By Peter Osalor
THE story of Nigerian agriculture is embedded within the country’s political history. Nigeria had a predominantly agricultural economy in the hundred odd years spent under British colonial rule and well into its first decade of independence. In the 1960’s, Nigeria was the world’s second largest producer and exporter of cocoa, the largest exporter of palm oil, and a principal producer and exporter of cotton, rubber and groundnut.
Using traditional tools and practices, Nigerian peasants contributed 70% of export revenue and 60% of GDP in the same period. (Lawal) The total food requirement was met almost entirely by local produce and agricultural imports were to the bare minimum.
The, oil boom of the 1970s bought drastic change to the country’s economic landscape as the discovery of vast oil and gas reserves turned its fortunes overnight. The windfall transformed Nigeria’s agricultural landscape into gigantic oil field criss- crossed by more than 7000 km of pipelines connecting 6,000 oil wells, two refineries, innumerable flow stations, and export terminals. Nigeria invested tremendously to create a mega oil production network and the investment paid off, with unofficial estimates suggesting Nigeria earned more than $600 billion from oil and gas in the last decade alone.
Unfortunately, the obsession with oil over all other sectors of the economy eventually turned Nigeria’s boom into a bane. New found wealth investigated political instability and massive corruption in government circles, and the country suffered successive military coups and civil unrest.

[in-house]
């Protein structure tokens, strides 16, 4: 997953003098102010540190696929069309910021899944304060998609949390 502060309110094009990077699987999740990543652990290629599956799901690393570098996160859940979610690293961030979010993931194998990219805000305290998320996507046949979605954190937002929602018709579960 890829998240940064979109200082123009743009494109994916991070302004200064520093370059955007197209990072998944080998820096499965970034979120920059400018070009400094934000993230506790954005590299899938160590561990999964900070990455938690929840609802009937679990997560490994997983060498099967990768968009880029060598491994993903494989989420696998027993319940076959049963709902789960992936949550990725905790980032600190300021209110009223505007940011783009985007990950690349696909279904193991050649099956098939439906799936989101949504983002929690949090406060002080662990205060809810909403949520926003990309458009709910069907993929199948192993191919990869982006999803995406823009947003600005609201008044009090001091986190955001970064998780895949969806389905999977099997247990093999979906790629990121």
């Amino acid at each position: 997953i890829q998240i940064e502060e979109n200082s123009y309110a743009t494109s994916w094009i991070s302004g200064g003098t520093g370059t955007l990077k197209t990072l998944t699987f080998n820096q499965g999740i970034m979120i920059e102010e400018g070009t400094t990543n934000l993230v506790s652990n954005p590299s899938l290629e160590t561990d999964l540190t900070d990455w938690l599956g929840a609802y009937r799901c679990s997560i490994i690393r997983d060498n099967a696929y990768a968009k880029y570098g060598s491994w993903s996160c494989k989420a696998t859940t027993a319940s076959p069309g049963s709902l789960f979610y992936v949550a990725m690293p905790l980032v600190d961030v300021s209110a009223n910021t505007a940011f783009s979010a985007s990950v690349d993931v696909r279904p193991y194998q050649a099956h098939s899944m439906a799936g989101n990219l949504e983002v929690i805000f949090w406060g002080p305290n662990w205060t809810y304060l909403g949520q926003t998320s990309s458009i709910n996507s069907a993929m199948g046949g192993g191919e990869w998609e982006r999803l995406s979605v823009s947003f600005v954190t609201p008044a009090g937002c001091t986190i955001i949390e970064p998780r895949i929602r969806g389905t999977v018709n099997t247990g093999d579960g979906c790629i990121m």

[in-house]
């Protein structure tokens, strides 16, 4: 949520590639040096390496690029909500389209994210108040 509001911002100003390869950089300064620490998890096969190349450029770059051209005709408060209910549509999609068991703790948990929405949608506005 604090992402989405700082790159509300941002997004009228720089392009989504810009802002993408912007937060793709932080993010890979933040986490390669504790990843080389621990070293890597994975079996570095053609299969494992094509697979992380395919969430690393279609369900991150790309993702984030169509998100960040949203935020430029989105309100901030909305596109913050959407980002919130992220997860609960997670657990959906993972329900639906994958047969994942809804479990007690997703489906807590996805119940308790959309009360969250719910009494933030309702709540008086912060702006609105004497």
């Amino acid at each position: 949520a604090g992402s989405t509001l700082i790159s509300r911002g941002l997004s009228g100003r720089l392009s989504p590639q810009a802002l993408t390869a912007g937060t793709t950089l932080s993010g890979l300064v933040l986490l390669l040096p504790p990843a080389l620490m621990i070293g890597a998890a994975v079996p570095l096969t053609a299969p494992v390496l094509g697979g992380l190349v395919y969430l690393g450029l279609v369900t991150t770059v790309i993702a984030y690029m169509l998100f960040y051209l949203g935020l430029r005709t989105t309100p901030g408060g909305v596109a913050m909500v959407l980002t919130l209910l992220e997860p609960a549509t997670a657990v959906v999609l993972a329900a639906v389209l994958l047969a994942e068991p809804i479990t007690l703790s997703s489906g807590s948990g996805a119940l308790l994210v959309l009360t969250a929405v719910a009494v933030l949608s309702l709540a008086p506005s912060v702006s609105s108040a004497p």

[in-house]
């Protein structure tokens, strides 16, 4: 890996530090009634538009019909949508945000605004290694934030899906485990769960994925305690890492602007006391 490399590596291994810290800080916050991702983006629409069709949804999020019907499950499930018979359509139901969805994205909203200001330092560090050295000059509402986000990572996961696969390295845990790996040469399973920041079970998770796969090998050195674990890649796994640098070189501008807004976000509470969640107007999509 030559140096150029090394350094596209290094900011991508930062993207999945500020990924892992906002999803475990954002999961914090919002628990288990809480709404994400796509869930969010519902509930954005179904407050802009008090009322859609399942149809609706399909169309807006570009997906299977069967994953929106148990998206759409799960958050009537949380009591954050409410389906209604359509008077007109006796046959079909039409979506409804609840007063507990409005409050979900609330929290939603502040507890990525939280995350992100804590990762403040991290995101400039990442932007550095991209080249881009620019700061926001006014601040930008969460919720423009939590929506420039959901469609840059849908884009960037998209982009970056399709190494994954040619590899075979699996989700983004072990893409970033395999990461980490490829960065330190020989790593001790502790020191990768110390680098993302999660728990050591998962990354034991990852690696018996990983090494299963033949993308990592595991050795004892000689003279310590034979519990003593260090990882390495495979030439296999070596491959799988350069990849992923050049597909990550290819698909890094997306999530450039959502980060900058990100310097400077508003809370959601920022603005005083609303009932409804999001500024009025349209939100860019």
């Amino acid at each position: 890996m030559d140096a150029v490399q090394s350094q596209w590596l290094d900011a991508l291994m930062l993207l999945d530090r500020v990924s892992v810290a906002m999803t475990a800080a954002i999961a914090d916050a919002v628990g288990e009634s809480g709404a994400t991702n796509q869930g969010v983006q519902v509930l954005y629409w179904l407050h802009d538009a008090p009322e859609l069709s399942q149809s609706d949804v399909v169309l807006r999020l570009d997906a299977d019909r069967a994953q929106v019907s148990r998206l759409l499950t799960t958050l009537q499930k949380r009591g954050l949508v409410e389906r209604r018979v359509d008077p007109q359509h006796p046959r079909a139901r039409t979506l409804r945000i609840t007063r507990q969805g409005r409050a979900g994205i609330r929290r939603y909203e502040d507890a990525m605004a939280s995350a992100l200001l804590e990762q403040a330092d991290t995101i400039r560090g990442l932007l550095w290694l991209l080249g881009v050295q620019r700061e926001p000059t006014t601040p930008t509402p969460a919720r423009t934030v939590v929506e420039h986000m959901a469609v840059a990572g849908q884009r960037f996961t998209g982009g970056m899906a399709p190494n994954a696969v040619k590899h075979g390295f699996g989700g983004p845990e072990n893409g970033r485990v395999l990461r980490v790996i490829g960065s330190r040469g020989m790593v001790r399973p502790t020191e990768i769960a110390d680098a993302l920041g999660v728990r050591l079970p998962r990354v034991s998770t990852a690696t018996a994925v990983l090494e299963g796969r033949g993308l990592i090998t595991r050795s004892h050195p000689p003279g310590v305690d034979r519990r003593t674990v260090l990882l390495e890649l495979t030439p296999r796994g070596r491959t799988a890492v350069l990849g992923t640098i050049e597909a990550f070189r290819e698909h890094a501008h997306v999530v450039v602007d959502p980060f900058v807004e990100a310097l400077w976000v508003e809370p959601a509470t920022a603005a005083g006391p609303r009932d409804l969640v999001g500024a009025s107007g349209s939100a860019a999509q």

Agriculture was one of the first casualties of the oil regime, and by the 1990s, cultivation accounted for just 5% of GDP. (Olagbaju) Farming modernisation and support continued to remain low on the list of national priorities as vast stretches of rural Nigeria gradually plunged into poverty and food security. Deforestation, soil erosion, and industrial pollution further hastened the downward – spiral of agriculture to the point where it ended up as a subsistence activity.
Rural Nigeria has long been concerned; public investment in health, education and water supply has been concentrated in the cities. Poor infrastructure impedes the movement of produce, increasing spoilage, the cost of inputs, and, therefore, the cost of production and the prices of marketable produce. Agriculture is the largest contributor to Nigeria’s GDP. Nigeria is the world’s largest producer of cassava, yam and cow- pea; it is also a major producer of fish. Yet Nigeria imports large amount of grain, livestock products and fish to feed its population.
The Nigerian Poverty Eradication programme of 2001 identifies agriculture and rural development as its primary area of interest. The fact that all development has to begin from the bottom – up cannot be overemphasised in the context of Nigeria, where a farming boom can ensure not just food supply and export, but also provide industrial raw materials and a market for products.
Agriculture expansion is critical to economic prosperity across Africa, considering the region’s crippling; poverty levels. For example, a 2003 conference organised by New Partnership for Africa’s Development (NEPAD) in South Africa strongly urged the promotion of cassava cultivation as a poverty eradication tool across the content. The recommendation is based on a strategy that focused on markets, private sector participation and research to drive famine- reserve food has become a lucrative cash crop.
The NEPAD initiative has strong relevance for Nigeria, the world’s largest cassava producer. With its large rural population and extensive farmland, the country boasts unrivalled opportunities of transforming the humble cassava into an industrial raw material for both domestic and international markets. There is a growing and well justified belief that the crop can transform rural economies, spur rapid economic and production grew steadily between 1980 and 2002 from 10,000 MT to over 35,000 MT, there is room for significant increase by bringing more land under cassava cultivation. Nigeria must take the lead not a bench warmer.